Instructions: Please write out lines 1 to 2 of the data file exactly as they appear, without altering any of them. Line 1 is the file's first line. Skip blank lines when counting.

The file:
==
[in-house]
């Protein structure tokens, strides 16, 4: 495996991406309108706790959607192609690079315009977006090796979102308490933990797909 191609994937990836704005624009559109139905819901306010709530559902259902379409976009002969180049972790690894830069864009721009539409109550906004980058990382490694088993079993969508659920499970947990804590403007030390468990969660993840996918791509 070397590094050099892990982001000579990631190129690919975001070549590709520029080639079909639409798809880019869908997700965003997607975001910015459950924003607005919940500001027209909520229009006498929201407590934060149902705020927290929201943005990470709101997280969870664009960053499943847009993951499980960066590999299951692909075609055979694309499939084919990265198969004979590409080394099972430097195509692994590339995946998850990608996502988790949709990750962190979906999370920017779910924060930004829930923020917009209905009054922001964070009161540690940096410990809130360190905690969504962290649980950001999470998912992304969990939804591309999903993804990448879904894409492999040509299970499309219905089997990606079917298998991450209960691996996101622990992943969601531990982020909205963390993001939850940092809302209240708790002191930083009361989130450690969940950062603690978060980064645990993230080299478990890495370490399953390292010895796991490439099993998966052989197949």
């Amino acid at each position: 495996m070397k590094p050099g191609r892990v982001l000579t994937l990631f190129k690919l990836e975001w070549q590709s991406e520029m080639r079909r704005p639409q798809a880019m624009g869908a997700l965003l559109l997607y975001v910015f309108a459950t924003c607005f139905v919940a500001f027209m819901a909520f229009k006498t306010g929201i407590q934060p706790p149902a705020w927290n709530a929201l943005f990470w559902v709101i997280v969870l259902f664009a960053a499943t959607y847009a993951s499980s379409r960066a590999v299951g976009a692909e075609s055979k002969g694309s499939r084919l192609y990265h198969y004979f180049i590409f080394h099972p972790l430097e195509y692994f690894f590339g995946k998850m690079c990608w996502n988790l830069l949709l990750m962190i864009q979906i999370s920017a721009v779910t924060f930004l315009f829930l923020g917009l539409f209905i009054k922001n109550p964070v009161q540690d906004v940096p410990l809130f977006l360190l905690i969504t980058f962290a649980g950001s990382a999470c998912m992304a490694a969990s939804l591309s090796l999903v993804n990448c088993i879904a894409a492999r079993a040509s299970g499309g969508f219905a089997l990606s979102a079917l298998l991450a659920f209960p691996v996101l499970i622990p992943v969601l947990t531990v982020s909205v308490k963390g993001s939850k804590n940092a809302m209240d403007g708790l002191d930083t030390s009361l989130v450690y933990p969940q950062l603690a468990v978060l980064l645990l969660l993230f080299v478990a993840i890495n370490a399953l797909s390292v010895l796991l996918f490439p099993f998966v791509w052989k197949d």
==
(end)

[in-house]
């Protein structure tokens, strides 16, 4: 495996991406309108706790959607192609690079315009977006090796979102308490933990797909 191609994937990836704005624009559109139905819901306010709530559902259902379409976009002969180049972790690894830069864009721009539409109550906004980058990382490694088993079993969508659920499970947990804590403007030390468990969660993840996918791509 070397590094050099892990982001000579990631190129690919975001070549590709520029080639079909639409798809880019869908997700965003997607975001910015459950924003607005919940500001027209909520229009006498929201407590934060149902705020927290929201943005990470709101997280969870664009960053499943847009993951499980960066590999299951692909075609055979694309499939084919990265198969004979590409080394099972430097195509692994590339995946998850990608996502988790949709990750962190979906999370920017779910924060930004829930923020917009209905009054922001964070009161540690940096410990809130360190905690969504962290649980950001999470998912992304969990939804591309999903993804990448879904894409492999040509299970499309219905089997990606079917298998991450209960691996996101622990992943969601531990982020909205963390993001939850940092809302209240708790002191930083009361989130450690969940950062603690978060980064645990993230080299478990890495370490399953390292010895796991490439099993998966052989197949």